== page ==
The Leopard (Il Gattopardo)
Giuseppe Tomasi di Lampedusa
Italy, 1958 (posthumous)
Archibald Colquhoun, translator
And the Prince, who had found Donnafugata unchanged, was found very much changed himself; for never before would he have issued so cordial an invitation: and from that moment, invisibly, began the decline of his prestige. (Chapter II)
The Leopard is a novel of change and of decline. Set against the backdrop of the Risorgimento, or Italian unification, in the mid- to late-1800s, it is the story of the Don Fabrizio, Prince of Salina, patriarch of a large but declining family and fortune. The titular leopard, his presence looms large, yet it is obvious that the Salina influence and importance is on the wane. Though he does nothing outwardly to resist the upheavals about him, the inevitable changes in political structure, economics, and even culture signal clearly towards a less illustrious future for Don Fabrizio and his heirs, even without the narrator directly intruding into the past with comments or allusions to much later events. This is a narrative trick that I don’t recall coming across in other historical fiction and I am torn between the impressions of being jolted out of the past of the novel and the contrasting grounding of the novel in a solid reality.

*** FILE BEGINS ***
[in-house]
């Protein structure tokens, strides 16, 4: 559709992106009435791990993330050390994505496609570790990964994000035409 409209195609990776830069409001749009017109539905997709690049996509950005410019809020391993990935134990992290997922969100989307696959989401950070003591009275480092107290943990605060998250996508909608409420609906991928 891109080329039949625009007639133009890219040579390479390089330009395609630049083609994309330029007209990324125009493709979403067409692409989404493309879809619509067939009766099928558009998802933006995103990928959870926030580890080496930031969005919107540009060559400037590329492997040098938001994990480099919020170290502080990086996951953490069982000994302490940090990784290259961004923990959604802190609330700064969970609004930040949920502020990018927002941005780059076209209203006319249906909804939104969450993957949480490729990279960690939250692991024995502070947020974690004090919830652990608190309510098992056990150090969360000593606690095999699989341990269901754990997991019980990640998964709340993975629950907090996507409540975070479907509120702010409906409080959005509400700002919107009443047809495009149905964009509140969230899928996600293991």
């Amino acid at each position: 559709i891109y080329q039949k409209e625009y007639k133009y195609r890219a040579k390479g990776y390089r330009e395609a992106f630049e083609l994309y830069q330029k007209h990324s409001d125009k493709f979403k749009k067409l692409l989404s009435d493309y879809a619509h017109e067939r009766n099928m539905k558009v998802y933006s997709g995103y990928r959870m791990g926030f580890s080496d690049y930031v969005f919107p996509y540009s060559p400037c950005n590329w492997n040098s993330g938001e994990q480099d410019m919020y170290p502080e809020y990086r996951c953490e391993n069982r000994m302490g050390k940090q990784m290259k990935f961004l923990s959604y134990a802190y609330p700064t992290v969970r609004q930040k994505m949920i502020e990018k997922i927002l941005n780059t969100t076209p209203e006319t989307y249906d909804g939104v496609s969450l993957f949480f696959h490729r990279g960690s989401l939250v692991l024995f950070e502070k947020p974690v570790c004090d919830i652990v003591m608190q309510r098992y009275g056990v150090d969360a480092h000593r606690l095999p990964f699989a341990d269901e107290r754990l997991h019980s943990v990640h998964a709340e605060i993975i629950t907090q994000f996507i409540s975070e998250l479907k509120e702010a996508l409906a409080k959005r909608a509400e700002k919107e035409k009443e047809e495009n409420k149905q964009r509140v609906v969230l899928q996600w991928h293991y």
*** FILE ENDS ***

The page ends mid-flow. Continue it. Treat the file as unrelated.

There’s something in The Leopard that reminds me of Gabriel García Márquez. Not the magic realism, but the themes. My memory is of a melancholy strain through the (few) books I’ve read by García Márquez, and the back half of One Hundred Years of Solitude shares the same sense of decline of a family. In some ways Prince Fabrizio reminds me of Úrsula, knowing what’s coming, yet unable to avoid it. Time marches on but great families don’t always.
‘If we want things to stay as they are, things will have to change.’ (Chapter I)
Yet there is something beautiful in The Leopard, too. The optimism of the younger generation, of those fully in support of the Risorgimento. The loving descriptions of the physical Sicily, of its people. Even as the narrative progresses and becomes more explicit about the fortunes of the family (the final chapters are titled “Death of a Prince” and “Relics”), the closing pages have a poignant beauty to them, lingering after the last page is closed.
I can’t help but feeling that I have only scratched the surface in my understanding of this novel. It is already considered a classic of Italian literature, and if any good classics requires return visits, I believe this one qualifies. It is only a pity that Tomasi finished writing so little before his death.